Communication

Degrees and Certificates

Courses

COMM/ENGL209 : Journalism I

Students will learn to apply the foundations of print journalism through a skills-based immersion focusing on the craft’s two main components: reporting and writing. Students will learn to operate in a professional news environment by covering a beat and to conduct themselves in an ethical manner.

Credits

3

Prerequisites

ENGL101 or permission of instructor.

COMM/ENGL210 : Special Topics in News Writing

Students cultivate journalistic and writing skills through an intensive writing workshop that emphasizes an examination of different journalism genres that may include public relations writing, magazine writing, broadcast journalism, creative non-fiction, food writing, sports journalism and others. (See the current course schedule for the topic being offered.)

Credits

3

Prerequisites

ENGL101 with a C or better or permission of instructor.

COMM/ENGL211 : Journalism II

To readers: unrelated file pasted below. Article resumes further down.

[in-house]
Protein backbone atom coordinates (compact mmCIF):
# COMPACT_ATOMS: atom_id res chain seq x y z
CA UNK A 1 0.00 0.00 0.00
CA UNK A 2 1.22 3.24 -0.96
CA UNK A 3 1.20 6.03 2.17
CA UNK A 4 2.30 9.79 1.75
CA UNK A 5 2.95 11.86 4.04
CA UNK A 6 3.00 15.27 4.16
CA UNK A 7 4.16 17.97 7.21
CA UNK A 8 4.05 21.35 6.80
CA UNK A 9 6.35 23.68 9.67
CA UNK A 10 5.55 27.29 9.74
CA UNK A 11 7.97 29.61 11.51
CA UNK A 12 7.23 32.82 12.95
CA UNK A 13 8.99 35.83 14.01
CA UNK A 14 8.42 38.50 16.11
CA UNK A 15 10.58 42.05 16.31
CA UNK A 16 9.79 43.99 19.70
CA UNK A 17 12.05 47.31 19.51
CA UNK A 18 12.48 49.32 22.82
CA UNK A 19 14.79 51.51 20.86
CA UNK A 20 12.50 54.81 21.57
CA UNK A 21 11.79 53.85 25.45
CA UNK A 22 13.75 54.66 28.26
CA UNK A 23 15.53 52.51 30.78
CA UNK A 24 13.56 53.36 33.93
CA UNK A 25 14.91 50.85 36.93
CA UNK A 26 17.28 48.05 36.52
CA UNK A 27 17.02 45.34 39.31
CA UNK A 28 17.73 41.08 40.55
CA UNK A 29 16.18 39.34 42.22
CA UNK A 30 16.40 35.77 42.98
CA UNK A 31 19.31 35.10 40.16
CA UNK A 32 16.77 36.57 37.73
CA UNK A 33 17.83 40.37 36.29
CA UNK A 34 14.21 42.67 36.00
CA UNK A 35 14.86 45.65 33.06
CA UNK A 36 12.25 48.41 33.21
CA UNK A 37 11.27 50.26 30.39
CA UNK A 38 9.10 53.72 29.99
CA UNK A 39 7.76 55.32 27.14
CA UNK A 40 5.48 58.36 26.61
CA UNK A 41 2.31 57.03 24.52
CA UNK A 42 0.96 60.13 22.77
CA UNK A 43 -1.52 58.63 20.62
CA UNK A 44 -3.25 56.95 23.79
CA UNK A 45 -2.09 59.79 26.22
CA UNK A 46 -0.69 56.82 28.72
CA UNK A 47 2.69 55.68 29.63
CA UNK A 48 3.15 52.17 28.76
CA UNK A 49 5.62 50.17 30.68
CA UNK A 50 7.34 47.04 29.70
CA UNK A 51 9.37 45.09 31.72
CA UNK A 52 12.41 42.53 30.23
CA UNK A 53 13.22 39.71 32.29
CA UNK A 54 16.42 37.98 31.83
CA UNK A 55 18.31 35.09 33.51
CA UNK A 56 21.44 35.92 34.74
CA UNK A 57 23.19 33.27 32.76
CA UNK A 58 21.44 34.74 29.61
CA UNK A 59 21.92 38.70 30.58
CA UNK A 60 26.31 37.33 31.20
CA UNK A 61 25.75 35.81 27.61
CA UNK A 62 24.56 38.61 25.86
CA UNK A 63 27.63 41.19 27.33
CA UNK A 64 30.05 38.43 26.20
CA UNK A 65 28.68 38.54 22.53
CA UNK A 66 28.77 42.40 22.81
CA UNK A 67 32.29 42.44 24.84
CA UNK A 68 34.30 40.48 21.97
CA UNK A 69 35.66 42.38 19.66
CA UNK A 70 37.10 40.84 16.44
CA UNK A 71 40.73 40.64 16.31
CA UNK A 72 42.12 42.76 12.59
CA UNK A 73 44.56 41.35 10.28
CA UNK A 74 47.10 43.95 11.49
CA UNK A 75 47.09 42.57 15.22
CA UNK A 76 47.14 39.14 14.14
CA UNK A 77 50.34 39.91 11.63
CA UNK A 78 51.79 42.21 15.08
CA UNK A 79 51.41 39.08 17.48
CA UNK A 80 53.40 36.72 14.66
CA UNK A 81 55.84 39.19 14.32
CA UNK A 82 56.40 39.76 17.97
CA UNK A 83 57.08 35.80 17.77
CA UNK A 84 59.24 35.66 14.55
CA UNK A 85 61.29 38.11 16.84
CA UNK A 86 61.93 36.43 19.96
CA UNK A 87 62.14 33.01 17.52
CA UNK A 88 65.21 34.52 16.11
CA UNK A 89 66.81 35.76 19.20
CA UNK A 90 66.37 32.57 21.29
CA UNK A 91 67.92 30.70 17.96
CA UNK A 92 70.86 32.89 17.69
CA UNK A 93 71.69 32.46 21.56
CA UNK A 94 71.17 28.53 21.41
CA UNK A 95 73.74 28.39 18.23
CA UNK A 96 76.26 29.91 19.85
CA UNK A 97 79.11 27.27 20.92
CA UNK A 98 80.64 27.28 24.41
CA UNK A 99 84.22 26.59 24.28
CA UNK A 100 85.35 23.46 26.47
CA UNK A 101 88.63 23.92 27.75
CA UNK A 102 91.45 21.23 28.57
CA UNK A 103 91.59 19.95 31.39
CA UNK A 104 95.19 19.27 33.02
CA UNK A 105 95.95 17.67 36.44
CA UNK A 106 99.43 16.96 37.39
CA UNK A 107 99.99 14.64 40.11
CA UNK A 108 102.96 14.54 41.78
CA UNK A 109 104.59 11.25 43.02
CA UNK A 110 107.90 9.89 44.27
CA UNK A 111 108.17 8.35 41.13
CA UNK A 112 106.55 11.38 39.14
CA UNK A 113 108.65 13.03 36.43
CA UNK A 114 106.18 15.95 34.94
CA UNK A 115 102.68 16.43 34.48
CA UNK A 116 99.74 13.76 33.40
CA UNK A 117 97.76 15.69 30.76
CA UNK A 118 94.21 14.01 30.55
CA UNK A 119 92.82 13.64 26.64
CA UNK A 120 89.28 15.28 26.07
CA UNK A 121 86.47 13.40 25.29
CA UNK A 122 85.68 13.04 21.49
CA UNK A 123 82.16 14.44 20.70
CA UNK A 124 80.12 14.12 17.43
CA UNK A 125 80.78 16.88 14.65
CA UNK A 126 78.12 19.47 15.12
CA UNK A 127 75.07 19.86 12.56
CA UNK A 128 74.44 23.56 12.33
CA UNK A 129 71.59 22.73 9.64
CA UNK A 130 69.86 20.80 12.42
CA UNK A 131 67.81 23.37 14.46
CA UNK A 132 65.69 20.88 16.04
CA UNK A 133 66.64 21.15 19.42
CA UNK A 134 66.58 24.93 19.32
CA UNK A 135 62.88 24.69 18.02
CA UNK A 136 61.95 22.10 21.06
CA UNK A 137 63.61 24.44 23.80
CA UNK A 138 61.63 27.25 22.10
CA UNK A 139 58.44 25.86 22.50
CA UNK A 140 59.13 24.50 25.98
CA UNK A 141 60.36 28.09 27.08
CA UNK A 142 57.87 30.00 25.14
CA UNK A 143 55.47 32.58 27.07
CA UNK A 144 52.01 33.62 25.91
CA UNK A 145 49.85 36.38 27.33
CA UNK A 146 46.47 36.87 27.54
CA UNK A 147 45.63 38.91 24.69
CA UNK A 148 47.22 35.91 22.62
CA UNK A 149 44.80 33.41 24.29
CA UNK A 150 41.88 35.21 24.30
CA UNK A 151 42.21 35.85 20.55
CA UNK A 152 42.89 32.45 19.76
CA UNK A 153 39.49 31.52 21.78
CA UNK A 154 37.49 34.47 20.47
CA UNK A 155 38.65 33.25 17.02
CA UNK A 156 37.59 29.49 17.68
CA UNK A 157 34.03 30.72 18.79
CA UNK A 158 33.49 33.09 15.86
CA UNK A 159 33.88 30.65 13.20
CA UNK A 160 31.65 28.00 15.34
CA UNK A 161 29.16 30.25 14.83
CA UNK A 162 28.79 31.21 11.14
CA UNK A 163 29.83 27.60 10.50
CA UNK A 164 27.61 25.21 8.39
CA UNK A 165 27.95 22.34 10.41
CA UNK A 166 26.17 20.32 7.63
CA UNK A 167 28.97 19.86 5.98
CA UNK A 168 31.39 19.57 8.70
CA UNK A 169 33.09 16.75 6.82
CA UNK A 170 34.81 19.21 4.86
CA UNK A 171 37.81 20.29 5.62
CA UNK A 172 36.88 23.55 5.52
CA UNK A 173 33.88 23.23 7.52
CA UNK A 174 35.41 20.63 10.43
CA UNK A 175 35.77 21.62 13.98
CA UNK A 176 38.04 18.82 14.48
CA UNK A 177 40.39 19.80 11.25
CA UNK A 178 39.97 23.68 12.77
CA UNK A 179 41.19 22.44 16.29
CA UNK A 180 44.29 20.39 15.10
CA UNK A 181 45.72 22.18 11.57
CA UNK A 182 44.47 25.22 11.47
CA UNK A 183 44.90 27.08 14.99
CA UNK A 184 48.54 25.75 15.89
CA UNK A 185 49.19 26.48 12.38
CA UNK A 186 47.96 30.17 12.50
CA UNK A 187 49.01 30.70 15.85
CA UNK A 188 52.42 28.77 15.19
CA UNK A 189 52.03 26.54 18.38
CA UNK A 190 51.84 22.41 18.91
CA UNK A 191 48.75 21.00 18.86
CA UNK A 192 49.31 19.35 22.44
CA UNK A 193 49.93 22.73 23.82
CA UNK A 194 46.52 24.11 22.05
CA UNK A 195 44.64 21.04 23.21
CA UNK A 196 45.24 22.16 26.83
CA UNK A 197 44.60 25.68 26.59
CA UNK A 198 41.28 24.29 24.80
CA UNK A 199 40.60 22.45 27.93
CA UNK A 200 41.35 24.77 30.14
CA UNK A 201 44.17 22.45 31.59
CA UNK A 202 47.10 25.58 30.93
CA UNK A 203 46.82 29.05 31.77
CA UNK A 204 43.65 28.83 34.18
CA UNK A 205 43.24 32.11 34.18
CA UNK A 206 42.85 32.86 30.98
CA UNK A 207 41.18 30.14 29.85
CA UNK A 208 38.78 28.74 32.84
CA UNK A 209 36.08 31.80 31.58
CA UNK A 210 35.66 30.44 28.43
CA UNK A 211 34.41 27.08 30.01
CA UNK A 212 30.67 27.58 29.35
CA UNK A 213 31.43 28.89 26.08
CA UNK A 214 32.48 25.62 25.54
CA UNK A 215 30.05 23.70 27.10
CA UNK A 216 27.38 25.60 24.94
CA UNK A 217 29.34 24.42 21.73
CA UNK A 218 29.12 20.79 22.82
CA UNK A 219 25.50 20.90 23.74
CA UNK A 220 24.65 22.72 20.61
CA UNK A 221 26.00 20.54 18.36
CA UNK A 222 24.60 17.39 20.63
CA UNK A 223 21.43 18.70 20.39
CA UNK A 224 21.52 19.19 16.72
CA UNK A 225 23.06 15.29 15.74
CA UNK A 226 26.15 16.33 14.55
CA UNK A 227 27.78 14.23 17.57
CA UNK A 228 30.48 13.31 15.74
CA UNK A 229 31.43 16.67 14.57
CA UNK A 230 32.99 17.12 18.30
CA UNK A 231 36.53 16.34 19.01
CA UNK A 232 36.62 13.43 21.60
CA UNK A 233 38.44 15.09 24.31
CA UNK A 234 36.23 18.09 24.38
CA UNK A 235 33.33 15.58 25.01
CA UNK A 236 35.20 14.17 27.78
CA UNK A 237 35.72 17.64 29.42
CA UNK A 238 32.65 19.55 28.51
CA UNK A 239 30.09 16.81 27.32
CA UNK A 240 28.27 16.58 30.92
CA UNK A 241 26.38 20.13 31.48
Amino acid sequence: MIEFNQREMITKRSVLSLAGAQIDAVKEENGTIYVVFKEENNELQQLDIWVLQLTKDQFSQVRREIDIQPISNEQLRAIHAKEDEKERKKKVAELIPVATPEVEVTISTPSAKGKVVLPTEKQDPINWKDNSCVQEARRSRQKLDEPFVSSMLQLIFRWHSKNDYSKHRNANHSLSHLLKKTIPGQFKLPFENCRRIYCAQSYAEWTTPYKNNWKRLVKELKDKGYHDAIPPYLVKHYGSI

Students will build on concepts learned in Journalism I by learning to write opinion pieces and editorials for daily and weekly newspapers through an intensive writing workshop. Students will learn to research and write opinion pieces and editorials that have impact with the goal of publishing at least one article by the end of the semester. The course will also study the role of opinion pieces in the life of a newspaper and the community.

Credits

3

Prerequisites

COMM/ENGL209 or permission of instructor.

COMM/ENGL220 : Creative Writing I

Study of and practice in the techniques of writing of the four major genres of imaginative literature: short fiction, poetry, short drama, and creative non-fiction.

Credits

3

Prerequisites

ENGL101 with a grade of C or better.